Teen driver safety: Don’t text your kids, parents

Teen driver safety: Don’t text your kids, parents

Parents, are you worried that your teen driver is using a cell phone while driving? You’re probably the one they’re talking to, according to a new study presented at the American Psychological Association’s annual convention that focused on the dangers of distracted driving and inexperienced teen drivers.

Fifty-three percent of teens that reported talking on a phone while driving were chatting with mom or dad. The numbers for texting and driving were smaller, but significant nonetheless. “Distracted driving is a real danger for inexperienced drivers,” explains Alex Jones, co-owner of Drive Smart Georgia. “Parents shouldn’t try to text their teens when they know that they are behind the wheel.”

It’s a real dilemma for parents. You want to call your child to know where she is, but you don’t want her talking to you while she’s steering a 3,000-pound machine 60 mph down the highway. Parents’ conflicting desires put teens in a bind.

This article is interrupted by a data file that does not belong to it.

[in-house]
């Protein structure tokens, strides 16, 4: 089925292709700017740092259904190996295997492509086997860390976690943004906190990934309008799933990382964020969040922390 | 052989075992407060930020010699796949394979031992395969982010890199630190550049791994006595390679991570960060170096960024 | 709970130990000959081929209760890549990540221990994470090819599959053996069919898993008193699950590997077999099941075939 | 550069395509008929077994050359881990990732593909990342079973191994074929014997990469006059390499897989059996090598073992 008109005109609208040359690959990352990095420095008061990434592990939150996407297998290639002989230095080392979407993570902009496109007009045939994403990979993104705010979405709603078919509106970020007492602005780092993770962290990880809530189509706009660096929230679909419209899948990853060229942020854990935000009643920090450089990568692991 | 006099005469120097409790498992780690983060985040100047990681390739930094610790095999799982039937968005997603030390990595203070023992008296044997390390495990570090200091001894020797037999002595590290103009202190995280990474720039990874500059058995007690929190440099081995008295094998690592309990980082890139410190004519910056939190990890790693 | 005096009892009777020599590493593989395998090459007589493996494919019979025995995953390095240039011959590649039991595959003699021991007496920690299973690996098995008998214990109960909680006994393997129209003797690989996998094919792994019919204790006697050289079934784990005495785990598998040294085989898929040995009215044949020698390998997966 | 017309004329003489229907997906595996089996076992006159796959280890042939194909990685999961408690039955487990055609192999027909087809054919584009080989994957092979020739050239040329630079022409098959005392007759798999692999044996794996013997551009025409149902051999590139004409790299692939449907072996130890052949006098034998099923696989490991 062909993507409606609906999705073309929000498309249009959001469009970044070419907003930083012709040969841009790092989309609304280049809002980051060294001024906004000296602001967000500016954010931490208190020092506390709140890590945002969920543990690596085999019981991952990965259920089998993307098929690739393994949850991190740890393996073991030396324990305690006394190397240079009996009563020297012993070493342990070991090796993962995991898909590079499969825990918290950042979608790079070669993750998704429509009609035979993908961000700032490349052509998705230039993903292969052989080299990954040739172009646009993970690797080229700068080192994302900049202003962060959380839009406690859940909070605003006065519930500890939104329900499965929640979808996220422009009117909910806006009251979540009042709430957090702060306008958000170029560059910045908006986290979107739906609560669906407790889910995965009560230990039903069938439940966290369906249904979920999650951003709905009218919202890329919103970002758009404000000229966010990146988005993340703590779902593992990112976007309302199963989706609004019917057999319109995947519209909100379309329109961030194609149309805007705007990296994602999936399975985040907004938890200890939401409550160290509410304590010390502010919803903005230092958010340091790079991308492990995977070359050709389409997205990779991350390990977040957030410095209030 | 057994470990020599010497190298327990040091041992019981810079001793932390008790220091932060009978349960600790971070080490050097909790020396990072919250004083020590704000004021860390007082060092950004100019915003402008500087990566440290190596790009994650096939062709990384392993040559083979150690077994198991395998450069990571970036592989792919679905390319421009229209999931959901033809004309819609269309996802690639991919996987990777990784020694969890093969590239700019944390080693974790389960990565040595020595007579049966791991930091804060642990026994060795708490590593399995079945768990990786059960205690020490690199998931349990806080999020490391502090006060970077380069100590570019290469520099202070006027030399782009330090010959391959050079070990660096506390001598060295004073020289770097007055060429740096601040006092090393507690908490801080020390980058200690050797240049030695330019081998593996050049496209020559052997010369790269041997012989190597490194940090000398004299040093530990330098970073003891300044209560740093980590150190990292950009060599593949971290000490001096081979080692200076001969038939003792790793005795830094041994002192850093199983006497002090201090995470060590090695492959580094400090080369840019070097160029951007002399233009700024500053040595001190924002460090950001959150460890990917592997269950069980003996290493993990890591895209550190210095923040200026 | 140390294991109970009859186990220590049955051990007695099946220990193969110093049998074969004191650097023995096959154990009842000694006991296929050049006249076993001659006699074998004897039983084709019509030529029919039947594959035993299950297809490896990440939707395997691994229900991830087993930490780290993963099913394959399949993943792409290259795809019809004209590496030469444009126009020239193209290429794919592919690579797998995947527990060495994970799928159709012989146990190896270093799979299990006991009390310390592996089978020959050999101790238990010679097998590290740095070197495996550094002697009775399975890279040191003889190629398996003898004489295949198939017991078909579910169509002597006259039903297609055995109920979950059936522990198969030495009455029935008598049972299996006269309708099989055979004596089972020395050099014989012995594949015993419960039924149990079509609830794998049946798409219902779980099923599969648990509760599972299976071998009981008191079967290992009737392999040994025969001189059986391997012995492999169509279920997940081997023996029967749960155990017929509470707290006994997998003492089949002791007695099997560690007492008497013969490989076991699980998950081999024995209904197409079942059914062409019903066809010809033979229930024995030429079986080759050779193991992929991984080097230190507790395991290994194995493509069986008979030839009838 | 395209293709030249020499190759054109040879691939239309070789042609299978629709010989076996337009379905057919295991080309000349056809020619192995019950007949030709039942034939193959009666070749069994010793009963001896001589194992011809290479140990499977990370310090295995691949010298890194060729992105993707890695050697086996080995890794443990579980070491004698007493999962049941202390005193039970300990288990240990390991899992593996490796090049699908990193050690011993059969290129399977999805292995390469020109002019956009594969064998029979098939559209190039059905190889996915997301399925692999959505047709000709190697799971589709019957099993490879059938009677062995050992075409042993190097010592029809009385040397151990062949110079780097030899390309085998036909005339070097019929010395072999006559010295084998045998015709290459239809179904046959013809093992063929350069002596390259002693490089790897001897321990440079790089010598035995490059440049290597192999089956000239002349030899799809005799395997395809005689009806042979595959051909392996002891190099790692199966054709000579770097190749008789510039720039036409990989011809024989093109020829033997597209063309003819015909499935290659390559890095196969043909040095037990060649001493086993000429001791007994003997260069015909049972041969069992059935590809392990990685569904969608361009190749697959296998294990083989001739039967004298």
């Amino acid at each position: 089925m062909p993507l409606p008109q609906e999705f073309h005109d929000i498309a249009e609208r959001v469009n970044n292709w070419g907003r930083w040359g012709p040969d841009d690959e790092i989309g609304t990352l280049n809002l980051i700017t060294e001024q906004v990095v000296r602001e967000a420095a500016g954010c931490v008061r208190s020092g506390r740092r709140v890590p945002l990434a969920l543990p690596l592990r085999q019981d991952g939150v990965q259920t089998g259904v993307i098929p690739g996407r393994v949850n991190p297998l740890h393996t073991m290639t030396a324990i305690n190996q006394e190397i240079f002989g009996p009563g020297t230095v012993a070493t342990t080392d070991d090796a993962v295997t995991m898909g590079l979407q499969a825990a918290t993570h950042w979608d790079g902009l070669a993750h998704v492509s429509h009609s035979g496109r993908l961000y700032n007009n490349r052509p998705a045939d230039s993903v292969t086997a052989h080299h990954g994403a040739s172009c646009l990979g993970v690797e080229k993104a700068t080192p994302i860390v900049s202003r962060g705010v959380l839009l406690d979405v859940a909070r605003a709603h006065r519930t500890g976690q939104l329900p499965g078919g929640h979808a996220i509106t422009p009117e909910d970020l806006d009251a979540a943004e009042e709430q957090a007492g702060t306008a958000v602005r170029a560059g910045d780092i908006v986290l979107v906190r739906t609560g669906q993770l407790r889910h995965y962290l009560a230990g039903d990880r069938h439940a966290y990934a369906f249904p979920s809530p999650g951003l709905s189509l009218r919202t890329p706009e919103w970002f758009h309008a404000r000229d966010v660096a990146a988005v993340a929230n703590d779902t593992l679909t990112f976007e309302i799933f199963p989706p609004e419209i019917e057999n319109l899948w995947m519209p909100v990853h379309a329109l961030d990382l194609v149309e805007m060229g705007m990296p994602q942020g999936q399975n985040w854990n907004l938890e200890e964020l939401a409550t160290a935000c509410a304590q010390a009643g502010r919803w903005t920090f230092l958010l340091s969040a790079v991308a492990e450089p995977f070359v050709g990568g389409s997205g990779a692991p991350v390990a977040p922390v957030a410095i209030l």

“Teens said parents expect to be able to reach them and get mad if they don’t answer their phone,” explained study co-author Noelle LaVoie, a cognitive psychologist. That can be dangerous. Cell phones play a large role in crashes blamed on distracted driving, especially among teens. The best advice is to tell your teen to turn off her phone while driving, and then turn it back on to call home when she arrives at her destination.

Related article by USA Today:

Parents drive kids to distraction, really, they do


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